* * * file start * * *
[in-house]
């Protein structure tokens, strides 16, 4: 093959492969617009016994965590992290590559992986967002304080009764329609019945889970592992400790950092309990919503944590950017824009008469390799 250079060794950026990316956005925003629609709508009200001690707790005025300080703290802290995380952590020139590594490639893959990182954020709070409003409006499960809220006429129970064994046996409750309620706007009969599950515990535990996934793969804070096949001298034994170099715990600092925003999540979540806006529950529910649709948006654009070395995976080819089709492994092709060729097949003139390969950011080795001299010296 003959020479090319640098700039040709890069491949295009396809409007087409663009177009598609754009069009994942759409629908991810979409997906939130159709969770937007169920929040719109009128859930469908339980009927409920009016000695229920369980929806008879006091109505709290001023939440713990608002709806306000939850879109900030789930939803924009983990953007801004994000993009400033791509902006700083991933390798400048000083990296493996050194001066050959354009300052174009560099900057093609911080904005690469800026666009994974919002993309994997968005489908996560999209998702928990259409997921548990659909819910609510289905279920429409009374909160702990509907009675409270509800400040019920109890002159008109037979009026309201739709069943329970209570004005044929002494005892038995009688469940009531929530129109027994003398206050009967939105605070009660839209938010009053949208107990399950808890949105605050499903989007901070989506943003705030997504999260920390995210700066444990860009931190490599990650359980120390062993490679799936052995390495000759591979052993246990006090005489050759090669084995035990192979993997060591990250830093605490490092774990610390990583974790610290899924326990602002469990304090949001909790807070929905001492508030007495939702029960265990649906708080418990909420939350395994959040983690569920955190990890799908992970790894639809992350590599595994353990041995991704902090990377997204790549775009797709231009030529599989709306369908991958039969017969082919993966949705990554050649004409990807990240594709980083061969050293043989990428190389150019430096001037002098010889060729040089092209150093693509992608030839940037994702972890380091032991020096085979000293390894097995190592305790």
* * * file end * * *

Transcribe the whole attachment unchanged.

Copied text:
[in-house]
């Protein structure tokens, strides 16, 4: 093959492969617009016994965590992290590559992986967002304080009764329609019945889970592992400790950092309990919503944590950017824009008469390799 250079060794950026990316956005925003629609709508009200001690707790005025300080703290802290995380952590020139590594490639893959990182954020709070409003409006499960809220006429129970064994046996409750309620706007009969599950515990535990996934793969804070096949001298034994170099715990600092925003999540979540806006529950529910649709948006654009070395995976080819089709492994092709060729097949003139390969950011080795001299010296 003959020479090319640098700039040709890069491949295009396809409007087409663009177009598609754009069009994942759409629908991810979409997906939130159709969770937007169920929040719109009128859930469908339980009927409920009016000695229920369980929806008879006091109505709290001023939440713990608002709806306000939850879109900030789930939803924009983990953007801004994000993009400033791509902006700083991933390798400048000083990296493996050194001066050959354009300052174009560099900057093609911080904005690469800026666009994974919002993309994997968005489908996560999209998702928990259409997921548990659909819910609510289905279920429409009374909160702990509907009675409270509800400040019920109890002159008109037979009026309201739709069943329970209570004005044929002494005892038995009688469940009531929530129109027994003398206050009967939105605070009660839209938010009053949208107990399950808890949105605050499903989007901070989506943003705030997504999260920390995210700066444990860009931190490599990650359980120390062993490679799936052995390495000759591979052993246990006090005489050759090669084995035990192979993997060591990250830093605490490092774990610390990583974790610290899924326990602002469990304090949001909790807070929905001492508030007495939702029960265990649906708080418990909420939350395994959040983690569920955190990890799908992970790894639809992350590599595994353990041995991704902090990377997204790549775009797709231009030529599989709306369908991958039969017969082919993966949705990554050649004409990807990240594709980083061969050293043989990428190389150019430096001037002098010889060729040089092209150093693509992608030839940037994702972890380091032991020096085979000293390894097995190592305790």